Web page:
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Enjoy a Hampshire walk around the Lymington to Keyhaven Nature Reserve

PUBLISHED: 11:03 02 October 2018 | UPDATED: 11:04 02 October 2018

Hurst Point Lighthouse

Hurst Point Lighthouse

Fiona Barltrop

Enjoy some easy walking around the Lymington to Keyhaven Nature Reserve says Fiona Barltrop

There’s more to the New Forest National Park than just woodland and heath, notably a fine stretch of coastline which affords excellent views across the Solent to the Isle of Wight. This is a lovely walk round the Lymington to Keyhaven Marshes Nature Reserve, a beautiful stretch of coast between the mouth of the Lymington River and the village of Keyhaven. It’s very easy walking along the sea wall, and superb for bird watching - take your binoculars. There are birds to be seen throughout the year, including, in particular, large numbers of brent geese in winter.

Following the Solent Way waymarks, you’ll pass the oldest open air sea water baths in the UK, then walk along the sea wall beside the nature reserve, where salt was produced in the past in the shallow lagoons, known as salterns. Until the end of the 18th century the area from Lymington to Hurst Spit was the site of the biggest sea salt industry in the country. Salt was made by impounding seawater in the salterns where it was left to evaporate. Wind pumps were then used to draw off the brine solution into large metal pans where it was heated until only the salt remained.

Lymington’s wealth was built on salt-making, as well as smuggling and shipbuilding. Today it’s a major sailing centre – a yachting mecca – and indeed views of yachts dominate the initial stage of the walk. There are lots of information panels along the route, including those showing colour-coded trails named after birds, which indicate options for shorter circuits.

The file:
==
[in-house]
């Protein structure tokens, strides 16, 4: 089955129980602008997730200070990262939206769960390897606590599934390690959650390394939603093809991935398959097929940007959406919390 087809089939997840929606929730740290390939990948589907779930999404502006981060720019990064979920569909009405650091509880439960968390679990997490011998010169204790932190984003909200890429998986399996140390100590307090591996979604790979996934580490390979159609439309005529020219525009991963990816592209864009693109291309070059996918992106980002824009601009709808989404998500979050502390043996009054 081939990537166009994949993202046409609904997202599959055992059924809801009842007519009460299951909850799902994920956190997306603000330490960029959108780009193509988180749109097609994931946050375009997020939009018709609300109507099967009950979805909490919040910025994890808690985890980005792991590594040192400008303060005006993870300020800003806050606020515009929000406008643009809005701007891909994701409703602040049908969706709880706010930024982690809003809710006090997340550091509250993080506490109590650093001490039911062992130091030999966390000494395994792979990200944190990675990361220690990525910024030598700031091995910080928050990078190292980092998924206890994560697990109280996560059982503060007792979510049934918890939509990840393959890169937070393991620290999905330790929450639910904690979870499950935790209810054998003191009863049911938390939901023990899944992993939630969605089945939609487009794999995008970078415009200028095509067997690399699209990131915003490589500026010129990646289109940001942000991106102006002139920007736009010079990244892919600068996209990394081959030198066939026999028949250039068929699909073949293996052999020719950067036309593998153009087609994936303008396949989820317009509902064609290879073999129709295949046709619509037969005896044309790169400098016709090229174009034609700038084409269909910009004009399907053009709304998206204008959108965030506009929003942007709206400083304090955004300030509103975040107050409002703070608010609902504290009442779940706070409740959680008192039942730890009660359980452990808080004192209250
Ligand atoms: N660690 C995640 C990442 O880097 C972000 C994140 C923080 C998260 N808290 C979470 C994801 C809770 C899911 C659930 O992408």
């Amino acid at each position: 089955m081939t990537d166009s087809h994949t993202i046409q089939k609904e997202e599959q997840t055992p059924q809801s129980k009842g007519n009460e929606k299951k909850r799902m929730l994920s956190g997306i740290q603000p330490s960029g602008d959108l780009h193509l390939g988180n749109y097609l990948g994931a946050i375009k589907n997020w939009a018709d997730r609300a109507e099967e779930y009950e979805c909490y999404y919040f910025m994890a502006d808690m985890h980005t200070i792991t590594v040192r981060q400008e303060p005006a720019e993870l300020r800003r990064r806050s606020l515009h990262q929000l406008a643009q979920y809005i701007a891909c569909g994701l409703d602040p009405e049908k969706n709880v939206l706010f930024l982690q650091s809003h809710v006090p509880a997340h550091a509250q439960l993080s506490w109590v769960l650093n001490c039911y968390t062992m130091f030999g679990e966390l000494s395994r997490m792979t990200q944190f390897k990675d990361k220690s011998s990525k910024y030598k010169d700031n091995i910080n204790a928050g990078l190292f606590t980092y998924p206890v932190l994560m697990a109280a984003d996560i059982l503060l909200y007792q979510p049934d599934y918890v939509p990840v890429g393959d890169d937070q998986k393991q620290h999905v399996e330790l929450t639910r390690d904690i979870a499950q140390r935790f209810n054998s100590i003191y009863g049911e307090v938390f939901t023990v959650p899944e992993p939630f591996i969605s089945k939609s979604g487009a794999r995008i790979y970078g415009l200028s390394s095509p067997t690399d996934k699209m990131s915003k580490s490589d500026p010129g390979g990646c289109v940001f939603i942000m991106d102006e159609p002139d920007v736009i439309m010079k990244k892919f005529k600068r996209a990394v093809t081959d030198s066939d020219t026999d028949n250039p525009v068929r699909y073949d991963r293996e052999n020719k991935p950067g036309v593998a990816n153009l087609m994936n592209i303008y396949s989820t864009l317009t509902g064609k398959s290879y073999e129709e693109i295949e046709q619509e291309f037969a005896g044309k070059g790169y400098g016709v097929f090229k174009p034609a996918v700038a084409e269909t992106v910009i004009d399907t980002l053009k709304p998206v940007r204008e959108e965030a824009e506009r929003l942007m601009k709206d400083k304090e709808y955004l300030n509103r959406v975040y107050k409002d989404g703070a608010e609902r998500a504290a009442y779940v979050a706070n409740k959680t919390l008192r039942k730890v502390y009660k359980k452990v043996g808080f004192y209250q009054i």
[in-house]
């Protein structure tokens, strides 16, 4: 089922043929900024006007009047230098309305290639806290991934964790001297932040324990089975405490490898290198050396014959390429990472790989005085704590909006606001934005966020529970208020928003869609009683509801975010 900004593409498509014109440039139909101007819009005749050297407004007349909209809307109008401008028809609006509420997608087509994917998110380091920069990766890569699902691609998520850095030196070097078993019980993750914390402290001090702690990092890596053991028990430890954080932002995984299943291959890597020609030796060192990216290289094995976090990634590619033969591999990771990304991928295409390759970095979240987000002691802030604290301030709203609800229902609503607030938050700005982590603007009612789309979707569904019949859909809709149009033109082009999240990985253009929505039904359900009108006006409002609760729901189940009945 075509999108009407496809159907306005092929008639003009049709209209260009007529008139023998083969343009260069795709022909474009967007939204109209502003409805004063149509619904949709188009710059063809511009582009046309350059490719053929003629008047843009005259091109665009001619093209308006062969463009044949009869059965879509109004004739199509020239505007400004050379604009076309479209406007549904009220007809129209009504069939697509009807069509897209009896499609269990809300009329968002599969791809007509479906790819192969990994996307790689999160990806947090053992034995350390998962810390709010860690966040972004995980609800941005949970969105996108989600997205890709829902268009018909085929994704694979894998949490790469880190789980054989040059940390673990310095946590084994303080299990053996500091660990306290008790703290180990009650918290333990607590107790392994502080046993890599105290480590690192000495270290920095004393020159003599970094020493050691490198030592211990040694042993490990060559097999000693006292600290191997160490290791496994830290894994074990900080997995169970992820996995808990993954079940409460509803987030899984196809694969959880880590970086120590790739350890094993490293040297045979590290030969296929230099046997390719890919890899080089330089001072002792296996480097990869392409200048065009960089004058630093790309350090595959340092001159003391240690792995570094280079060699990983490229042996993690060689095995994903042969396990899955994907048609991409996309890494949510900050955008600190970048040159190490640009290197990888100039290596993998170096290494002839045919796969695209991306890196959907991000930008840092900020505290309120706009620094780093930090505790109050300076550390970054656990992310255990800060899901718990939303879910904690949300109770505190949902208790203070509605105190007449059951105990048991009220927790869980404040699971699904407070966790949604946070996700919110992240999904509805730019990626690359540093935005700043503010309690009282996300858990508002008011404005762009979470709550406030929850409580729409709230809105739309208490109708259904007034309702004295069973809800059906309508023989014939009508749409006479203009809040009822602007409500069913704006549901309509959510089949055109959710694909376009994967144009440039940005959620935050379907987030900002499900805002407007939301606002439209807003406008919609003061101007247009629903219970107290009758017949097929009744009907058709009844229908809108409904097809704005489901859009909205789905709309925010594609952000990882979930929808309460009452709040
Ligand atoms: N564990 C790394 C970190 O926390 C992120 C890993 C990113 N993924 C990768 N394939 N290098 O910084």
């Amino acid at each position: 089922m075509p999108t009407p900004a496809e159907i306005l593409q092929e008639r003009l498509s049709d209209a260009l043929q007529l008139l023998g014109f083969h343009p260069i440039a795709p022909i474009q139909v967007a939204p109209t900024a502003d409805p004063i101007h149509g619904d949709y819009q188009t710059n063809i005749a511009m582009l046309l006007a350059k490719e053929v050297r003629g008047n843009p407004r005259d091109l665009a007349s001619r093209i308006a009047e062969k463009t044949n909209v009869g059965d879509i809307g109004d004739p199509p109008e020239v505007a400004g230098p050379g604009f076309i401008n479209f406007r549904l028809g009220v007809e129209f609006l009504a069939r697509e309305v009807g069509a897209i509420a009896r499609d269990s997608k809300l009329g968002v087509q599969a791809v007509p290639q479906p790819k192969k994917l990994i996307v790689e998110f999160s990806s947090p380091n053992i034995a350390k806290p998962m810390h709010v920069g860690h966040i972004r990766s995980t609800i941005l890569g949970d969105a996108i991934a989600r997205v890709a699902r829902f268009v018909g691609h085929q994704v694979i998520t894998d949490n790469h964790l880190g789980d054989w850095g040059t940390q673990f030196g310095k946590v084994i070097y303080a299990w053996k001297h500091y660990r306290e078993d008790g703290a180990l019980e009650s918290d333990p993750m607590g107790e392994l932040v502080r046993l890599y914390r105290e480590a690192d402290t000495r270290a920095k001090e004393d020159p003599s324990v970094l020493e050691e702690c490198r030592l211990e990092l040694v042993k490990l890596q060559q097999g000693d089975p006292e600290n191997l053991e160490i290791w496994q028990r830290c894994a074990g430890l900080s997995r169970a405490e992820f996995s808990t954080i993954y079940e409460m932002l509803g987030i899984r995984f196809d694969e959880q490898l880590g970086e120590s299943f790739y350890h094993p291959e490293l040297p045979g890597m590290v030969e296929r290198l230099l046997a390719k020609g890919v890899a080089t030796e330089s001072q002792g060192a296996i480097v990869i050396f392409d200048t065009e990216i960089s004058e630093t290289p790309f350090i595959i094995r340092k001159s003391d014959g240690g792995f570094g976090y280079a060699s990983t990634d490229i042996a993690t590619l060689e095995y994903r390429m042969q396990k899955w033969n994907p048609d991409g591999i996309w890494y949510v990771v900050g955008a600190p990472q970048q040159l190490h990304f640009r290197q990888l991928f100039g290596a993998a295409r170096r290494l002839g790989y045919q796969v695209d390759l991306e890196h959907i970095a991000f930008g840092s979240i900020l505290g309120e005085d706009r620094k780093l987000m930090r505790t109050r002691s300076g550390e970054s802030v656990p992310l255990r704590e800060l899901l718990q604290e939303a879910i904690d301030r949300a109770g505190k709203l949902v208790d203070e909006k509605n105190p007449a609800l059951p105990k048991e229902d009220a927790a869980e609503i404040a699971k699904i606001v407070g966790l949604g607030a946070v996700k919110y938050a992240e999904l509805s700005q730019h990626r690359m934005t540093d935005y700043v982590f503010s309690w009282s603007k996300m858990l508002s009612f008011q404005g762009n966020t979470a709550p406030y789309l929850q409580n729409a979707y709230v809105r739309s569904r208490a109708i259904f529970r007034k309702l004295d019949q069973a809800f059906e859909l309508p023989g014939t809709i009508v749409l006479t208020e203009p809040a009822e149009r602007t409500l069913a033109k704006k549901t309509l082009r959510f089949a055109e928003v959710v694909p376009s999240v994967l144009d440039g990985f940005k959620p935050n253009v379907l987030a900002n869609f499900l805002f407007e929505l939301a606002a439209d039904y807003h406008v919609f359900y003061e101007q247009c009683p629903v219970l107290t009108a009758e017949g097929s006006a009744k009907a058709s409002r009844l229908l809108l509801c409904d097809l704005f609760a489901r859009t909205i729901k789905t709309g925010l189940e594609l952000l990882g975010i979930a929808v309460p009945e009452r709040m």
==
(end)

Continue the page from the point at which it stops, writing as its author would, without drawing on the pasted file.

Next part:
The main walk turns back at Keyhaven, but if you’ve the time, it’s well worthwhile visiting Hurst Castle (built by Henry VIII as one of a chain of coastal fortresses) and the lighthouse at the end of the shingle spit. From Keyhaven you can either take the ferry out to Hurst Castle and back, or walk one – or both – way(s). It’s only just over a couple of miles, although walking on shingle can be a little tiring. When the tide is out you may find firmer ground to walk on along Hurst Beach.

The return route goes along the landward side of the nature reserve, following tracks and quiet lanes back to the start. After the walk, on your way through Lymington, you might like to call in at the recently opened Gilded Teapot on the High Street, a lovely specialist tea shop, where you could pick up something for a cuppa later.


Information

• Start/finish: Bath Road car park, Lymington (SZ333951) - large car park at the southern end of Lymington at the entrance to the Lymington River.

• Map: OS Explorer OL22

• Distance: 7½ miles (12 km). Keyhaven – Hurst Castle extension 2⅓ miles (3.7km)